So last night I watched ‘V’ for Vendetta with a friend and even though there was some definite soussing about with the event chronology, I enjoyed it. (Sidenote, I think it’s safe to say that Vertigo (on DC) is by far my favourite comic label, and any movie based on a work by Alan Moore has got to have at least some interest to it; I can’t imagine even Hollywood fucking up one of his stories completely.)
So, the movie. I’m sure you all get the gist from the trailer; I thought it was 3 parts 1984, 1 part Phantom of the Opera, and 1 part Cyrano de Bergerac. For those of you who don’t know however…
Basic plot: Britain “in the not too distant future” has become a theocracy ruled over by the power-mad High Chancellor. The whole place is swarming with closed-circuit TV and corrupt Fingermen monitoring the populace and dispensing terror at whim. One night Evey, wandering around past curfew, runs into, and is rescued from, said corrupt Fingermen, by none other than the mysterious V. Thus begins a year-long, delicate, and mostly idealogical relationship.
The characters: Evey is the everywoman, the person we normal theatre-going folk can relate to for emotions. Her outrage, her helplessness, her constant war with her own fear, they’re things that — if you get into the world of the movie — should feel very easy to get a grip on. Detective Finch is also in the everyman category; we feel comfortable with his hesitance to probe too deep into the motives of his own “benevolent” government, but feel compelled, both by curiosity and the desire to Do Right. Between the two of them, the audience is pretty much covered. (Except for the up-and-coming evil villains among us, obviously, but I’m sure they can relate to some of the Chancellors.)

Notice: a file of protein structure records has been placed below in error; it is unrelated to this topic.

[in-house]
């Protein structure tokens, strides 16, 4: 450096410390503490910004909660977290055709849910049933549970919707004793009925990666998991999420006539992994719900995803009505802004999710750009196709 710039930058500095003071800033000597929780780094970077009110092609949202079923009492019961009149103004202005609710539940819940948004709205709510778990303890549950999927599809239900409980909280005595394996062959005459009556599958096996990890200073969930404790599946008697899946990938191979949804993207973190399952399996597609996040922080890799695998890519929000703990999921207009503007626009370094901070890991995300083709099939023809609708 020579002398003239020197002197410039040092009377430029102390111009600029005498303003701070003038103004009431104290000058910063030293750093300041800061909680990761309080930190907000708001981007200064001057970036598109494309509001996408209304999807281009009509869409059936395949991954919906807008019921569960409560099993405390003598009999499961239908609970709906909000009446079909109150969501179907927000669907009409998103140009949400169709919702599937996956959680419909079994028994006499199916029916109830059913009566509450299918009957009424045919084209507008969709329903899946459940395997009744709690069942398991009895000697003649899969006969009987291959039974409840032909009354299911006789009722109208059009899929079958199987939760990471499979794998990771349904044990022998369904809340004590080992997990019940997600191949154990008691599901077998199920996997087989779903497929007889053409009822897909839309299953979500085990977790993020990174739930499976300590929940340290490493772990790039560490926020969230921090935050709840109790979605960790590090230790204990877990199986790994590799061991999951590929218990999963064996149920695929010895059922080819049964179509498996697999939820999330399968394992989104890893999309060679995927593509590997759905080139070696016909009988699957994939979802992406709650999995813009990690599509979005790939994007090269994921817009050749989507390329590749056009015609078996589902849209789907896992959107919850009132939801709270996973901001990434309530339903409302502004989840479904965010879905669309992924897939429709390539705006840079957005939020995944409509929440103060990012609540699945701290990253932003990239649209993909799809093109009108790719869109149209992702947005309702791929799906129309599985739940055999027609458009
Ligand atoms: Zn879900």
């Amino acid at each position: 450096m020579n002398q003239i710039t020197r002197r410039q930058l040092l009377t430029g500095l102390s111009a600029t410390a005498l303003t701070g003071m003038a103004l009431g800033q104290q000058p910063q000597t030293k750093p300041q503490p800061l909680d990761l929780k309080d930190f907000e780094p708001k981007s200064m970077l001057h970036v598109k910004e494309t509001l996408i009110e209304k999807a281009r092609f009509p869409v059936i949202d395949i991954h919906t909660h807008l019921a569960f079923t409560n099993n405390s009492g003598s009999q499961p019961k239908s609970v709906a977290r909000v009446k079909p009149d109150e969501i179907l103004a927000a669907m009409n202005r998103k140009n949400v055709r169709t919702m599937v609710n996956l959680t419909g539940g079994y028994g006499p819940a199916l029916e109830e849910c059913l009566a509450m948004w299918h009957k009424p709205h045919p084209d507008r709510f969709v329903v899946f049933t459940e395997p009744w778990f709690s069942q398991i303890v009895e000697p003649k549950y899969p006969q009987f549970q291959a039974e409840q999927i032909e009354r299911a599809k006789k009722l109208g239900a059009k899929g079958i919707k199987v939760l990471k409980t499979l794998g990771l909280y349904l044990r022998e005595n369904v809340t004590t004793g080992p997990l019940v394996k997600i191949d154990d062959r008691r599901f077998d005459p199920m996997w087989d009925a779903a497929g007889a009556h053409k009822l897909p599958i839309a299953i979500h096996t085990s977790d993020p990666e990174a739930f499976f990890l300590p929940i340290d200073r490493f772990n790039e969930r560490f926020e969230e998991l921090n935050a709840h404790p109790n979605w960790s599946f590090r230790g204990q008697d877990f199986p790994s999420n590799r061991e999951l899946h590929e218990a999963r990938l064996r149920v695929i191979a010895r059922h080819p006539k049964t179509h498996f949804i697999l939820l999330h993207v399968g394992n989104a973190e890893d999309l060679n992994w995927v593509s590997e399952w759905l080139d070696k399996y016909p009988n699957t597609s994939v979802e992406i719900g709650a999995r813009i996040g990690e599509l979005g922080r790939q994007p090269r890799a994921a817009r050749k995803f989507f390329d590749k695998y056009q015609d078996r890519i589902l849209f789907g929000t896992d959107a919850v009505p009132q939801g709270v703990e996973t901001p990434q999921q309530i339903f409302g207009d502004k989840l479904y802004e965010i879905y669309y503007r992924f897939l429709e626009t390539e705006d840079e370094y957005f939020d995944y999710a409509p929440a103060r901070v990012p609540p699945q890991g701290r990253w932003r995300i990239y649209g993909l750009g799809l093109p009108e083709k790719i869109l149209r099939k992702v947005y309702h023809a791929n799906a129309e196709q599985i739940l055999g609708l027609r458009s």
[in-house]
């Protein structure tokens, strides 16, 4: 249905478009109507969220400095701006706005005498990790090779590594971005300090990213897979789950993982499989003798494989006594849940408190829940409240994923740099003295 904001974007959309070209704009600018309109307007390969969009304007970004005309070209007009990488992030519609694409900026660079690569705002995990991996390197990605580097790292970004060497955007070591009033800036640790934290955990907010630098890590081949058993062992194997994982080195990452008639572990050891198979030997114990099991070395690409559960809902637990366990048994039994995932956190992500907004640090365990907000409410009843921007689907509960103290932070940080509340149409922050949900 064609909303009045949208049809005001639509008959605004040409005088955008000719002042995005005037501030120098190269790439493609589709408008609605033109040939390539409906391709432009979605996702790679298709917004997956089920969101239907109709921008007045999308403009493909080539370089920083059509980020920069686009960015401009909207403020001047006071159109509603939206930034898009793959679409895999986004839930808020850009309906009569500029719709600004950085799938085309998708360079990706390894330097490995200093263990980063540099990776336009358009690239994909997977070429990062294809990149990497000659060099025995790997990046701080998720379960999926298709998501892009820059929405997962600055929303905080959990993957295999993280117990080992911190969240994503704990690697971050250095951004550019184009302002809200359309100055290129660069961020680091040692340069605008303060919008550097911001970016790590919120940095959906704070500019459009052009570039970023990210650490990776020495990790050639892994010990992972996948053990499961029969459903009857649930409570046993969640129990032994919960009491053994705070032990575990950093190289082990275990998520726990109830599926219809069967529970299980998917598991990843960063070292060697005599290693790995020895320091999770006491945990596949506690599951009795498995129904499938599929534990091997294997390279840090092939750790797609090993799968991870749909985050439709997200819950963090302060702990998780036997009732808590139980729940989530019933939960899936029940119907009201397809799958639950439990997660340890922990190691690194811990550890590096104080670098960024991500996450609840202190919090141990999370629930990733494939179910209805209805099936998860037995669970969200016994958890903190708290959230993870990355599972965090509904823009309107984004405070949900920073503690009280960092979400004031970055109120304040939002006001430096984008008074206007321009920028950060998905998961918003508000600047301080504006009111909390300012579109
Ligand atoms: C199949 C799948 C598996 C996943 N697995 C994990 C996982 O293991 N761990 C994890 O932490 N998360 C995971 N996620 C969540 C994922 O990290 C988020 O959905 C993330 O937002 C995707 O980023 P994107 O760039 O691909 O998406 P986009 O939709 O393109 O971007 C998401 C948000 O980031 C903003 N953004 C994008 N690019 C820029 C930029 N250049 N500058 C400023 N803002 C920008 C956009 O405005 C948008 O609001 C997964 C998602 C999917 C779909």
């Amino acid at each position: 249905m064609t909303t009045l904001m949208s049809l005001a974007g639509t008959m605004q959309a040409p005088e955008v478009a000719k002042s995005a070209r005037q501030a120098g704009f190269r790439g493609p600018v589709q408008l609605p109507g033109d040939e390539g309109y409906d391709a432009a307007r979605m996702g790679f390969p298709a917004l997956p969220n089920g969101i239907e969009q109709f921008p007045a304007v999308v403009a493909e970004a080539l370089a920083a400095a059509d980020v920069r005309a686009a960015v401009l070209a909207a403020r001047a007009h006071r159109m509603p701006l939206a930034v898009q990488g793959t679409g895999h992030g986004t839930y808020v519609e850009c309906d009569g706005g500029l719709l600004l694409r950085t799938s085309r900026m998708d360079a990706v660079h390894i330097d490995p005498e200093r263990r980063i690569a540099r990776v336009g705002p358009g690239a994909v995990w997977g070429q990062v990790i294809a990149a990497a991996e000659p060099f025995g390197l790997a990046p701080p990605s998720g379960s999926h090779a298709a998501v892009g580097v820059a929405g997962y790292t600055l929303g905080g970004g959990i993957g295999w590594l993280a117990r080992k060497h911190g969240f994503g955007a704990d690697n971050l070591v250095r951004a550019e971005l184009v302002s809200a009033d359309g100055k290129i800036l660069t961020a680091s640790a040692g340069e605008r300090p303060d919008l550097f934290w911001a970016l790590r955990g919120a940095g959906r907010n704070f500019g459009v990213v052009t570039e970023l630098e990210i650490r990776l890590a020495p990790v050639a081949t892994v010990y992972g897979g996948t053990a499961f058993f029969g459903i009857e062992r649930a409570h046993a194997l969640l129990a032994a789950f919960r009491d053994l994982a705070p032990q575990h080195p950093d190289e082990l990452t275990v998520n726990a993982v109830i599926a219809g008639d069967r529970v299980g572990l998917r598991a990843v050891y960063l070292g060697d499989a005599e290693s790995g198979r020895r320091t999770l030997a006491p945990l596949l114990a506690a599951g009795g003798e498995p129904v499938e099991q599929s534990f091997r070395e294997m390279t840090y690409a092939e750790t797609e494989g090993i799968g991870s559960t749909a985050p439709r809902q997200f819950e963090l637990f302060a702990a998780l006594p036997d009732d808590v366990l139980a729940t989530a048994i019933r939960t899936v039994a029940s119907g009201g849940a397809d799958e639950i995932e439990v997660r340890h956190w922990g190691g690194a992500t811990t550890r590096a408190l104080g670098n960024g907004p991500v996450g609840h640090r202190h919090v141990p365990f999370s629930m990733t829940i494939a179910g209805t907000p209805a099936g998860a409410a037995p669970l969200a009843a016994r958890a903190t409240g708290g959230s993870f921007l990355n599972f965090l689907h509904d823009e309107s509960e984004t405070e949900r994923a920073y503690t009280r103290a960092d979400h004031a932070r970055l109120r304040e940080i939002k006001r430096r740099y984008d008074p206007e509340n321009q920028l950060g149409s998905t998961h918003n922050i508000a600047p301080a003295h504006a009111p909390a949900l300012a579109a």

V, on the other hand, is a complete mystery. Or at least he is in the comics. In the movie he’s a great deal less mysterious, but still retains the important anonymous aspects. The movie played a lot with the idea of coincidence, which I thought was kind of cool, although the Wachowsky brothers tried too hard to “suggest” (by which I mean pound the audience relentlessy with) the idea of event symmetry. It cheapened Evey’s “awakening” in my opinion; film directors really need to start trusting audiences to just get it on their own. I mean, Jesus, they understood the comics, didn’t they? And the whole art of the graphic novel is that it’s understated for moments like that; that’s what makes it art.
Anyway, mini-rant aside, it was thoroughly enjoyable. It’s shouldn’t surprise anyone with the plot; it’s pretty much given away in the trailer. The movie is not a cliff-hanger, it’s a warning against complacency with bits of humanity threaded in for colour. I’d give it 8 out of 9 if you’re seeing it in theatres. I wouldn’t recommend buying it, just because the re-watch-ability of this is maybe 6.8 out of 9 at most; if you really love the characters/story, pick up the comic.